*** This story was published published Oct. 26, 2008 in the Bristol Herald Courier. ***
BRISTOL, Va. - Seven-year-old Elizabeth Oakley fidgeted just a little bit. Then the boundless bundle of energy straightened up and stood as still as a whisper and listened intently to the woman she and dozens of kids know simply as "Miss Michele."
So began another class on another day in the 60-year history of Bristol Ballet...Today, the Bristol Ballet fares well. Yet when Michele Plescia was hired as its artistic director in 2004, the Twin City institution was faltering badly. The once thriving dance company was as if on life support, one blip shy of death.
"When I was hired there were no students," Plescia said recently from Bristol Ballet's studio near Bristol Public Library. "But the fact is, we are here."
Established in 1948 by Constance Hardinge, countless numbers of kids and adults have filed through the doors of Bristol Ballet. Most of her pupils tried and learned and then moved on to other pursuits. Some stuck it out.
"I was 7 when I started right here in Bristol Ballet," Plescia said, eyes alight upon the memory. "My mother decided that I would have cultural diversity. She started me in ballet, and I stayed."
Seven years after founding Bristol Ballet's performing company, Hardinge and company staged the area's first production of "The Nutcracker" in 1966. Six years later, Hardinge was hired to head the dance department at Virginia Intermont College, during which time the Bristol Ballet grew to its largest size and stature.
Hardinge, who died in 1992, taught Plescia. From entry-level ballet lessons on proper form and stretching as a child through more intricate teachings as a teen, Hardinge taught ballet in steps.
"Ms. Hardinge was my teacher from age 7 until I was about 14," Plescia said. "She had a way of instilling a love of dance that I want to instill in my students. She was wonderful."
A year after Hardinge's death, Bristol Ballet was incorporated as a non-profit organization, a status which continues.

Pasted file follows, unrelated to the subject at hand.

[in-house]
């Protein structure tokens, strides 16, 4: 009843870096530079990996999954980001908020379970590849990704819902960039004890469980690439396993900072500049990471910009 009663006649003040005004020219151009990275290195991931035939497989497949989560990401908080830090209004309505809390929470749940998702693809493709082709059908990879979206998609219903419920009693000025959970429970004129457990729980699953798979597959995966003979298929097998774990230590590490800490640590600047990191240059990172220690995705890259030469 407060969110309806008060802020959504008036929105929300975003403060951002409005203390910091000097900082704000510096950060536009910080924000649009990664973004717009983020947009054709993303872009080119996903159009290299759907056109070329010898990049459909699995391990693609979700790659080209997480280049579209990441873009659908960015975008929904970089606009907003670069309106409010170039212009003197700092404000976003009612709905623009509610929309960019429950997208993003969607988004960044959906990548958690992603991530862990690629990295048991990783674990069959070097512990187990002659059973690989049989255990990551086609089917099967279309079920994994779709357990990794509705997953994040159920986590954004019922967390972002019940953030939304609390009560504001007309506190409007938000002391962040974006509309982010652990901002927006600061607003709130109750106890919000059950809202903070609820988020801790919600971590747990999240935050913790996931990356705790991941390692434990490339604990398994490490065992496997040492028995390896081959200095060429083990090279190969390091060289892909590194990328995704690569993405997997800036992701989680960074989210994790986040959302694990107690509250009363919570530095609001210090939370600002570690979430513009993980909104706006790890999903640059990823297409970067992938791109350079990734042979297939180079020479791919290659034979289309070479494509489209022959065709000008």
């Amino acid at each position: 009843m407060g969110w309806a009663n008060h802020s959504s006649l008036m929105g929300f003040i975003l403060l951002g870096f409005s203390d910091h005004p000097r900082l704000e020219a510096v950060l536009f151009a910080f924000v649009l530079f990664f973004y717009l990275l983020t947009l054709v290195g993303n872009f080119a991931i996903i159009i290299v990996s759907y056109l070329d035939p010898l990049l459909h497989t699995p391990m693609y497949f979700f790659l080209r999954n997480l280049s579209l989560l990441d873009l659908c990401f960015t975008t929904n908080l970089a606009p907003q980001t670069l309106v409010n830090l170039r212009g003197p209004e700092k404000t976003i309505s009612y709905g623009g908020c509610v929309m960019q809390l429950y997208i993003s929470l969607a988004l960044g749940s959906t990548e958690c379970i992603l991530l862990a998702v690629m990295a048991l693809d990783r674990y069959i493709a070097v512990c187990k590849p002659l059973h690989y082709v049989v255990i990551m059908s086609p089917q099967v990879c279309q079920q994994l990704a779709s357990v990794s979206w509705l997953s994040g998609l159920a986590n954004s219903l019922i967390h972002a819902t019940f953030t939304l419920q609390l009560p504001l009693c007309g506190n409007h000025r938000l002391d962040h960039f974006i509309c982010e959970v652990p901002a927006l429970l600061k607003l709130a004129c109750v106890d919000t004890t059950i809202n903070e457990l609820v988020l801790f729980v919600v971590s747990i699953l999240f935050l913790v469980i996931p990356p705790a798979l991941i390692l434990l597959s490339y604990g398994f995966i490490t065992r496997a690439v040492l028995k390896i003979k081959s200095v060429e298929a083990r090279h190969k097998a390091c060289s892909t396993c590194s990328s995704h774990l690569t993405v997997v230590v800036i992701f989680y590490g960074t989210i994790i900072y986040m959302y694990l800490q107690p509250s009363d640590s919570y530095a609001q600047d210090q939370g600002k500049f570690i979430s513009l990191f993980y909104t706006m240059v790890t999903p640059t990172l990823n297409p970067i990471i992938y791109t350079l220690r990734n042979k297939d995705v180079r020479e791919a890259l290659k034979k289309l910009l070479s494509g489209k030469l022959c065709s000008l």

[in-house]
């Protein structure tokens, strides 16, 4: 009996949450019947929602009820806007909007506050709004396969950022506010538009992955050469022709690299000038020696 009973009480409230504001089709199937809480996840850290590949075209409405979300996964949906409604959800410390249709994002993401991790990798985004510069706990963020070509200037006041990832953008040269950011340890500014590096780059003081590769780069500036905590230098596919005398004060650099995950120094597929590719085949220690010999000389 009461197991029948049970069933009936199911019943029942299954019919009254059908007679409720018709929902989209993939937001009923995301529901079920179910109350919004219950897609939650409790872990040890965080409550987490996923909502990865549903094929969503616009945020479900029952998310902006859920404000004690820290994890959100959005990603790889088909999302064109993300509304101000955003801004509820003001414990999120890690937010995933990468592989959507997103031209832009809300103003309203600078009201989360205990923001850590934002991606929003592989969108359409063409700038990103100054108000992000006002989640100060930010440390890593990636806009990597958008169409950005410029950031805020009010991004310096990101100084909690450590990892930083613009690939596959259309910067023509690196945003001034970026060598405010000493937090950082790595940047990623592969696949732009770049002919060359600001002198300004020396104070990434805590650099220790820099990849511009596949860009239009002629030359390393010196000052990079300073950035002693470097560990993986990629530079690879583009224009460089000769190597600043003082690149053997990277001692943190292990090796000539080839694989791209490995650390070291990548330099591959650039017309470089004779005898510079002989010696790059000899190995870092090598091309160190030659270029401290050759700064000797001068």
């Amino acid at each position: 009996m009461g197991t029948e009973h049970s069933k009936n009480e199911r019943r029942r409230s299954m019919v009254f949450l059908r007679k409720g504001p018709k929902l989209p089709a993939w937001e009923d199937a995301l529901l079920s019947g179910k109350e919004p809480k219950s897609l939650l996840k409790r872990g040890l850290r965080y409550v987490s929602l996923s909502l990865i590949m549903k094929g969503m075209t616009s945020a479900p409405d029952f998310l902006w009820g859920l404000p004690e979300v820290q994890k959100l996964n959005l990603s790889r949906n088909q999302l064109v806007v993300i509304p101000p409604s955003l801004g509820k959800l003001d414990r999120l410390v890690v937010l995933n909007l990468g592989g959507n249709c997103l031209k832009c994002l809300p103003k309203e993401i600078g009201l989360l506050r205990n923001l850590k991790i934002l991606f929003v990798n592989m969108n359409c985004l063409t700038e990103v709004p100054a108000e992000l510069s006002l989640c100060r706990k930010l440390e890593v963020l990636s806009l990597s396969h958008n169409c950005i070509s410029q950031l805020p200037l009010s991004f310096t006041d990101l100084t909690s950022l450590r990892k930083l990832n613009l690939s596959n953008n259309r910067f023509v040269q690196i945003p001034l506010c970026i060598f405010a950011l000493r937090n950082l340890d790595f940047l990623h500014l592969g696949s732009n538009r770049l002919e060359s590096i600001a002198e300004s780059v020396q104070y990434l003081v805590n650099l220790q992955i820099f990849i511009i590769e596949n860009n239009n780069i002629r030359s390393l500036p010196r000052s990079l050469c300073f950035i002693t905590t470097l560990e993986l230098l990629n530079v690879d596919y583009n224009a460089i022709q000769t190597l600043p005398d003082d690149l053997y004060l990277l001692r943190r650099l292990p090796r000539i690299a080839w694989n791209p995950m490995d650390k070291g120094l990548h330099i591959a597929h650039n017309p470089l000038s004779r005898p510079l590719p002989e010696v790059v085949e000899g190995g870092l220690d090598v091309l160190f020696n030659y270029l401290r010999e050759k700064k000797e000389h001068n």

TROOPERS IN TIGHTS
Late afternoon. Families sat down for supper all over the Tri-Cities. Meanwhile, about a half dozen Bristol Ballet students from ages 12 to 18 worked hard. They danced, had fun, giggled some and perspired a lot.
A framed photo on a wall declared, "Dance is work."
Whether instructing little ones or teenagers, Plescia commands attention. She does not yell or implore with threats.
Instead, Plescia is part taskmaster, teacher and coach, part motivator, cheerleader and demonstrator.
"Still looking for that long, straight spine," Plescia remarked to several students.
"Good job! That's it!" Plescia responded.
Other times she spoke in a language that sounded foreign, a dancer's lingo that swoops right over the heads of laymen. She voiced lingo and they grabbed a bar and stretched this way or that. She uttered more indecipherable verbiage that they sure knew well, and her students would either hop here or there or pirouette from one corner of the studio to another.
Plescia demonstrated often. Lithe as licorice, the longtime ballet dancer and teacher acted out scores of intricate moves and contortions. Plescia's troopers in tights paid rapt attention. Then they followed her lead as if dancing by numbers, over and over and to a tee. Repetition matters a great deal for would-be ballet dancers.
"It does require a little bit of effort," said one sweating dancer.
Plescia nodded and smiled as she wiped her brow. "And a lot of stamina," Plescia added.
Call it dance, call it art, call it entertainment, call it difficult. All apply.
"Things over the years get modified," Plescia said. "You introduce different techniques, but there's still the core of moving with grace and agility and strength."
Yes, strength. Athleticism. Dedication. Discipline.